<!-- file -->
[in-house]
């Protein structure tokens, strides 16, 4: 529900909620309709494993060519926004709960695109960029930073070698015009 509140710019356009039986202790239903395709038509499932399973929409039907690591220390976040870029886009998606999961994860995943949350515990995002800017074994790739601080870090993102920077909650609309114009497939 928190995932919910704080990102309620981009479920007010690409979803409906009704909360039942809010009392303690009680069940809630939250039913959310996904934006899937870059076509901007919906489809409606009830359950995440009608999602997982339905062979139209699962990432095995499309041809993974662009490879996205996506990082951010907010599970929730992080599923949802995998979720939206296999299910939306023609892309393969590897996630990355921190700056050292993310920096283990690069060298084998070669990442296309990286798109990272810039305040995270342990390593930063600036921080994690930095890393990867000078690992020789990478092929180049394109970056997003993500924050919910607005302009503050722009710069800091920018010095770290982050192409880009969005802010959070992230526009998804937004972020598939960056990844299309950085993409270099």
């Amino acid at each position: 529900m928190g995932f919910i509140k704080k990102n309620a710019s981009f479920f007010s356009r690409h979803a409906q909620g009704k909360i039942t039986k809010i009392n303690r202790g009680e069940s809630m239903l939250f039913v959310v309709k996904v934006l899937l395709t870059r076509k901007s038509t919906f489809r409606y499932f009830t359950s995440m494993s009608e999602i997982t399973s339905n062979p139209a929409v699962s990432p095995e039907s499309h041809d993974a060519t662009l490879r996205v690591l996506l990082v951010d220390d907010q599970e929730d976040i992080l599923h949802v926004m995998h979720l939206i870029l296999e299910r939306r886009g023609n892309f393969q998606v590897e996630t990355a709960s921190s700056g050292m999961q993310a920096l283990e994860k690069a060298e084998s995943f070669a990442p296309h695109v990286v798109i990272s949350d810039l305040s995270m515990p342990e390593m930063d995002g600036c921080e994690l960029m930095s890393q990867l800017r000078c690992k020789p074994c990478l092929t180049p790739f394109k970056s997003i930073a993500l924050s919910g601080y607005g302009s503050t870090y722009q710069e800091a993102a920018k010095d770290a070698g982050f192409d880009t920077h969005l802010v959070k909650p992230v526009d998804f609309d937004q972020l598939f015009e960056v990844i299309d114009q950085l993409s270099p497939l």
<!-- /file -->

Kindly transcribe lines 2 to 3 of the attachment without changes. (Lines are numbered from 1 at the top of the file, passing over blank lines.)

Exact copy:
């Protein structure tokens, strides 16, 4: 529900909620309709494993060519926004709960695109960029930073070698015009 509140710019356009039986202790239903395709038509499932399973929409039907690591220390976040870029886009998606999961994860995943949350515990995002800017074994790739601080870090993102920077909650609309114009497939 928190995932919910704080990102309620981009479920007010690409979803409906009704909360039942809010009392303690009680069940809630939250039913959310996904934006899937870059076509901007919906489809409606009830359950995440009608999602997982339905062979139209699962990432095995499309041809993974662009490879996205996506990082951010907010599970929730992080599923949802995998979720939206296999299910939306023609892309393969590897996630990355921190700056050292993310920096283990690069060298084998070669990442296309990286798109990272810039305040995270342990390593930063600036921080994690930095890393990867000078690992020789990478092929180049394109970056997003993500924050919910607005302009503050722009710069800091920018010095770290982050192409880009969005802010959070992230526009998804937004972020598939960056990844299309950085993409270099």
């Amino acid at each position: 529900m928190g995932f919910i509140k704080k990102n309620a710019s981009f479920f007010s356009r690409h979803a409906q909620g009704k909360i039942t039986k809010i009392n303690r202790g009680e069940s809630m239903l939250f039913v959310v309709k996904v934006l899937l395709t870059r076509k901007s038509t919906f489809r409606y499932f009830t359950s995440m494993s009608e999602i997982t399973s339905n062979p139209a929409v699962s990432p095995e039907s499309h041809d993974a060519t662009l490879r996205v690591l996506l990082v951010d220390d907010q599970e929730d976040i992080l599923h949802v926004m995998h979720l939206i870029l296999e299910r939306r886009g023609n892309f393969q998606v590897e996630t990355a709960s921190s700056g050292m999961q993310a920096l283990e994860k690069a060298e084998s995943f070669a990442p296309h695109v990286v798109i990272s949350d810039l305040s995270m515990p342990e390593m930063d995002g600036c921080e994690l960029m930095s890393q990867l800017r000078c690992k020789p074994c990478l092929t180049p790739f394109k970056s997003i930073a993500l924050s919910g601080y607005g302009s503050t870090y722009q710069e800091a993102a920018k010095d770290a070698g982050f192409d880009t920077h969005l802010v959070k909650p992230v526009d998804f609309d937004q972020l598939f015009e960056v990844i299309d114009q950085l993409s270099p497939l």